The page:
This is the wave of the future.  As fossil fuel and other resources continue to deplete, and economies dependent on those resources become less and less able to provide people with the necessities of life, the population boom will turn into a population bust. The base scenario in 1972’s The Limits to Growth, still the most accurate (and thus inevitably the most vilified) model of the future into which we’re stumbling blindly just now, put the peak of global population somewhere around 2030: that is, sixteen years from now. Recent declines in birth rates in areas that were once hotbeds of population growth, such as Latin America and the Middle East, can be seen as the leveling off that always occurs in a population curve before decline sets in.

That decline is likely to go very far indeed. That’s partly a matter of straightforward logic: since global population has been artificially inflated by pouring extrasomatic energy into boosting the food supply and providing other necessary resources to human beings, the exhaustion of economically extractable reserves of the fossil fuels that made that process possible will knock the props out from under global population figures. Still, historical parallels also have quite a bit to offer here: extreme depopulation is a common feature of the decline and fall of civilizations, with up to 95% population loss over the one to three centuries that the fall of a civilization usually takes.

Suggest that to people nowadays and, once you get past the usual reactions of denial and disbelief, the standard assumption is that population declines so severe could only happen if there were catastrophes on a truly gargantuan scale. That’s an easy assumption to make, but it doesn’t happen to be true. Just as it didn’t take vast public orgies of copulation and childbirth to double the planet’s population over the last half-century, it wouldn’t take equivalent exercises in mass death to halve the planet’s population over the same time frame. The ordinary processes of demography can do the trick all by themselves.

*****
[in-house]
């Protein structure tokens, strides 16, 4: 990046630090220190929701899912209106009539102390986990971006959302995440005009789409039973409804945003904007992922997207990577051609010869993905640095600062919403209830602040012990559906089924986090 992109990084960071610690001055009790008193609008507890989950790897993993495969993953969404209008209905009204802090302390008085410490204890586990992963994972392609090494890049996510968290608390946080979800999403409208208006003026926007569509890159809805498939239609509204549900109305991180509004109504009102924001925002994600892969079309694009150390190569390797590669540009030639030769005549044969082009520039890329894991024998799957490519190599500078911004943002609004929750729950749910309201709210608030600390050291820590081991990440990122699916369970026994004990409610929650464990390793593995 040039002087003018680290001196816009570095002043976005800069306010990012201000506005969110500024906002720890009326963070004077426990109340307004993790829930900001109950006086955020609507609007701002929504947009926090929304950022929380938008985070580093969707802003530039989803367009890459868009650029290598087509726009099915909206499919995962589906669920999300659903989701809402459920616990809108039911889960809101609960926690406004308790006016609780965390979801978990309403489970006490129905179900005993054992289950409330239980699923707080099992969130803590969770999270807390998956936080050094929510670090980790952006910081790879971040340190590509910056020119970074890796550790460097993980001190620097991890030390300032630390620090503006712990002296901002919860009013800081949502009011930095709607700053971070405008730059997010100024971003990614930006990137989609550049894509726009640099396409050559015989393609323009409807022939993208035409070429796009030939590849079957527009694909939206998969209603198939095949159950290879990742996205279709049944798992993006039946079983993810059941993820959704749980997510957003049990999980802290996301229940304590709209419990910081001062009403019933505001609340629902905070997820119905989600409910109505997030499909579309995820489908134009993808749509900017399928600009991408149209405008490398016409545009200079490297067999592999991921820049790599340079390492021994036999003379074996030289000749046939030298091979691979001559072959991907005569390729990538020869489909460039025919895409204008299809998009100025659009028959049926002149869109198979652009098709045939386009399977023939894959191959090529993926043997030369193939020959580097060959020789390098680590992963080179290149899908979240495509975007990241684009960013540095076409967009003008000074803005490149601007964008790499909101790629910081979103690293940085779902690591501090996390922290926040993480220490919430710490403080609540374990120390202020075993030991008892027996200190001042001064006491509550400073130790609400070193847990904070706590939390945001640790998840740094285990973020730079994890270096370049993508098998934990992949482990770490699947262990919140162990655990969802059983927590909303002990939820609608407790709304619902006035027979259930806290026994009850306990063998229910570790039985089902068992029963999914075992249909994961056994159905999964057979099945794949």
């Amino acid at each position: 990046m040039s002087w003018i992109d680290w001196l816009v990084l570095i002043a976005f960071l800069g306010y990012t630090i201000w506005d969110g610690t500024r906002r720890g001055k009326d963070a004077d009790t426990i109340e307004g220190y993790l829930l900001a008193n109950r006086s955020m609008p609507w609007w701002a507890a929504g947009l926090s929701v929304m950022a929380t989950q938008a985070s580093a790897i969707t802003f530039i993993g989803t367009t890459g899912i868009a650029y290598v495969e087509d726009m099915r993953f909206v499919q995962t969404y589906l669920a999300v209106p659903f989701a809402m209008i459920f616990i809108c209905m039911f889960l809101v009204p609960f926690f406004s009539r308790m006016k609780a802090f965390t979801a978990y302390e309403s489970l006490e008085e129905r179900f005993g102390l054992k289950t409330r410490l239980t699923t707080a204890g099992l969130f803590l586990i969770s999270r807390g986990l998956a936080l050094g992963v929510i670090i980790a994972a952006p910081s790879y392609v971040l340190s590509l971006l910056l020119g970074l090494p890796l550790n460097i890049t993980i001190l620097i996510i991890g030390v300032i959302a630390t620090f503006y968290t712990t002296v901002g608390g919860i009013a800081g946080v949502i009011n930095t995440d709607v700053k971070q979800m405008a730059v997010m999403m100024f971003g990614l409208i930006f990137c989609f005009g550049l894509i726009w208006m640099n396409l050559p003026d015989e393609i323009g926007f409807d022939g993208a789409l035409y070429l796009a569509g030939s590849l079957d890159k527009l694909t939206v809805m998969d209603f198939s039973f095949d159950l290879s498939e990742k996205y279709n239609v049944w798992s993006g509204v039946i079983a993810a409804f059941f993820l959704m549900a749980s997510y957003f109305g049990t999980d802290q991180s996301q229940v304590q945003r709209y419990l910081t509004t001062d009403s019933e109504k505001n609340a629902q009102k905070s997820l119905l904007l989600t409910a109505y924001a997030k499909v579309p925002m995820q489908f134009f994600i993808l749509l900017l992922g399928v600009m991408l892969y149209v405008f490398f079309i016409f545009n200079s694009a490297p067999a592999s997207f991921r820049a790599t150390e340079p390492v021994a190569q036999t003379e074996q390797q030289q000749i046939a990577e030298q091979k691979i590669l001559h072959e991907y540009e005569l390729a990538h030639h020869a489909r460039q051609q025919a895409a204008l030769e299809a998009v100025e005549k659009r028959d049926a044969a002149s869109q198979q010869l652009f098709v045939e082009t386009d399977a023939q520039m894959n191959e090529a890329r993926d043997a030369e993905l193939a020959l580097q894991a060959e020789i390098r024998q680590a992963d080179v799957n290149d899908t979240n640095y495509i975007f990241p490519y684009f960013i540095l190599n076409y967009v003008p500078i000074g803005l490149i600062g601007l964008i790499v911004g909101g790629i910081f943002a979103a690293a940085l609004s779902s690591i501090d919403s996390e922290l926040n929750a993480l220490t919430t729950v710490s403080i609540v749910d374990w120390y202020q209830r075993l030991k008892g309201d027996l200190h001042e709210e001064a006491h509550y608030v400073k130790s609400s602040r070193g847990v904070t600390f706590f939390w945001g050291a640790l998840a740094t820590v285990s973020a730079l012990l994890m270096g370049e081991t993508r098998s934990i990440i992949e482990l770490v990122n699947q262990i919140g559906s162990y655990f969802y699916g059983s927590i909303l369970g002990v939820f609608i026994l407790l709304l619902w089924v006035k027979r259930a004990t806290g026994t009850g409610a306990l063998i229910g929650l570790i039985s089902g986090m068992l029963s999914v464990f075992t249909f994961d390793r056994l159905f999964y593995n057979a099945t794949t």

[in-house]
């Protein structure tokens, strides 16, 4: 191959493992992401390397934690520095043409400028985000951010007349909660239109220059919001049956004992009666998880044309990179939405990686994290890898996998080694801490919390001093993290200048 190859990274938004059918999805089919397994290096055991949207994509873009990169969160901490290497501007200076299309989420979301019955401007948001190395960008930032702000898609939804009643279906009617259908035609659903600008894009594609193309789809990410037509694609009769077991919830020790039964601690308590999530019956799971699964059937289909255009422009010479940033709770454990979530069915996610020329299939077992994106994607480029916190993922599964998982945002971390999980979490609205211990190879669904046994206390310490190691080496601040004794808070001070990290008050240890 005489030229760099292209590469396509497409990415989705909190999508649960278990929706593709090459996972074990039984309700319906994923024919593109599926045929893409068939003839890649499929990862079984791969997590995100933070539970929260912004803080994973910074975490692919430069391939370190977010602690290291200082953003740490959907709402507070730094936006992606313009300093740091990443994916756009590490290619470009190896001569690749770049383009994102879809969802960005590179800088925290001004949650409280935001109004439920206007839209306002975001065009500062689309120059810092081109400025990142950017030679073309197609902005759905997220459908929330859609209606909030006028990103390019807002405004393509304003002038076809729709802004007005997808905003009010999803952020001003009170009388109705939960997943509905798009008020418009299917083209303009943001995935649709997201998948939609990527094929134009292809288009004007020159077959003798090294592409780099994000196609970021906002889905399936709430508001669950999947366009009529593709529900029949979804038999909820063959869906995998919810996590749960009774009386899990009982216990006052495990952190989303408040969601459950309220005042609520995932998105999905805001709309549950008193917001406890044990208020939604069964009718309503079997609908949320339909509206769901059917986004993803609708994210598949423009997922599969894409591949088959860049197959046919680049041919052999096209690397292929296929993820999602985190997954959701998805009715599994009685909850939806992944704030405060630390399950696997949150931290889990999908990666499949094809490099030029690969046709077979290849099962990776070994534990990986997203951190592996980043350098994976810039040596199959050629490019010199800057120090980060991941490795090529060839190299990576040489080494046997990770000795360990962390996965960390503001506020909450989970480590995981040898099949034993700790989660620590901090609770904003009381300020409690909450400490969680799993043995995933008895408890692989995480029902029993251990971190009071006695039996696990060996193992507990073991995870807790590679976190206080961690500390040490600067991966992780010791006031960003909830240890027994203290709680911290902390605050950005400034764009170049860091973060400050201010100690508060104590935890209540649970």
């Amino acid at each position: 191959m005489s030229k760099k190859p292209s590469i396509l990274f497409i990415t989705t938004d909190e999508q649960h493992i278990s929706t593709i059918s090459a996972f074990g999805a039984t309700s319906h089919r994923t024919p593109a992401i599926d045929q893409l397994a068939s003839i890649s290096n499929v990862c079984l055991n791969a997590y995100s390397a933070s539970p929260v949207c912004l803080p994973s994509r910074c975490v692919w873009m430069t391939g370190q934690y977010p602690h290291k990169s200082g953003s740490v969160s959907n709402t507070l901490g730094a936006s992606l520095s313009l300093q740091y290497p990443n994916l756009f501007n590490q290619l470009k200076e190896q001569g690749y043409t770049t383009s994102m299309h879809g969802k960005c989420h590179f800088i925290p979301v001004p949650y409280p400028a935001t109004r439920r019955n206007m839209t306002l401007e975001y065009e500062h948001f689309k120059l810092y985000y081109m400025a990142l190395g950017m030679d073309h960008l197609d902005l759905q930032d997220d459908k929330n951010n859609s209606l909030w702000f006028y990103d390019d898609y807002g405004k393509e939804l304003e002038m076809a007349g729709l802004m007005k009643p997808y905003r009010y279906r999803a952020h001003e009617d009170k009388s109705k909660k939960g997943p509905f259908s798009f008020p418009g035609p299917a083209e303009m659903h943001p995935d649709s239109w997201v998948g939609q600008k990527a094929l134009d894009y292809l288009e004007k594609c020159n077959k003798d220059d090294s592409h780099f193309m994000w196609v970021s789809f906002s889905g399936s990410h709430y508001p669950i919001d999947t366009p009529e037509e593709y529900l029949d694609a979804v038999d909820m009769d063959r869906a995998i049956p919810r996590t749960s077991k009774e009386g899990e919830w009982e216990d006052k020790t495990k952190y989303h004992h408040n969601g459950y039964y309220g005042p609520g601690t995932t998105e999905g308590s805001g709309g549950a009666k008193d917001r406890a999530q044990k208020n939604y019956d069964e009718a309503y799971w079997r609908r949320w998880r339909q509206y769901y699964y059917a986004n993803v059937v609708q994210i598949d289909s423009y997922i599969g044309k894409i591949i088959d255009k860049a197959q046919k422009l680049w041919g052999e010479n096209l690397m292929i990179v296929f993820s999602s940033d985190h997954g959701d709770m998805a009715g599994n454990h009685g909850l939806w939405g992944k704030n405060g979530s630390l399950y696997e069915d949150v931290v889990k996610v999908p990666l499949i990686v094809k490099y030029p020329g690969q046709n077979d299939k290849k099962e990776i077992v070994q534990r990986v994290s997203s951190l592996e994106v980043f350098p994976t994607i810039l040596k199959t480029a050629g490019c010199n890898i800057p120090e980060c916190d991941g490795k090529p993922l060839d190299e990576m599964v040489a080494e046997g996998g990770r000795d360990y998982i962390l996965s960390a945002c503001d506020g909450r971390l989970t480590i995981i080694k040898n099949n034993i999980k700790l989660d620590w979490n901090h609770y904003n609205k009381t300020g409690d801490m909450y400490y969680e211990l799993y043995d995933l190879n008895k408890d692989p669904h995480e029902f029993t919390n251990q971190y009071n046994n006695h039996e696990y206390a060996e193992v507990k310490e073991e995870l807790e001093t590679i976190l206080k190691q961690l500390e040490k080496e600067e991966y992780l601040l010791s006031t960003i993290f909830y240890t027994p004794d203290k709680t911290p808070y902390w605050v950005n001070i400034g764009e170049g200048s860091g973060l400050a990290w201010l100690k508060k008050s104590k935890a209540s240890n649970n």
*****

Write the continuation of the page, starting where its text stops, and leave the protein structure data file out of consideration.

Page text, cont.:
Let’s explore that by way of a thought experiment. Between family, friends, coworkers, and the others that you meet in the course of your daily activities, you probably know something close to a hundred people. Every so often, in the ordinary course of events, one of them dies—depending on the age and social status of the people you know, that might happen once a year, once every two years, or what have you. Take a moment to recall the most recent death in your social circle, and the one before that, to help put the rest of the thought experiment in context.

Now imagine that from this day onward, among the hundred people you know, one additional person—one person more than you would otherwise expect to die—dies every year, while the rate of birth remains the same as it is now. Imagine that modest increase in the death rate affecting the people you know. One year, an elderly relative of yours doesn’t wake up one morning; the next, a barista at the place where you get coffee on the way to work dies of cancer; the year after that, a coworker’s child comes down with an infection the doctors can’t treat, and so on.  A noticeable shift? Granted, but it’s not Armageddon; you attend a few more funerals than you’re used to, make friends with the new barista, and go about your life until one of those additional deaths is yours.

Now take that process and extrapolate it out. (Those of my readers who have the necessary math skills should take the time to crunch the numbers themselves.) Over the course of three centuries, an increase in the crude death rate of one per cent per annum, given an unchanged birth rate, is sufficient to reduce a population to five per cent of its original level. Vast catastrophes need not apply; of the traditional four horsemen, War, Famine, and Pestilence can sit around drinking beer and playing poker. The fourth horseman, in the shape of a modest change in crude death rates, can do the job all by himself.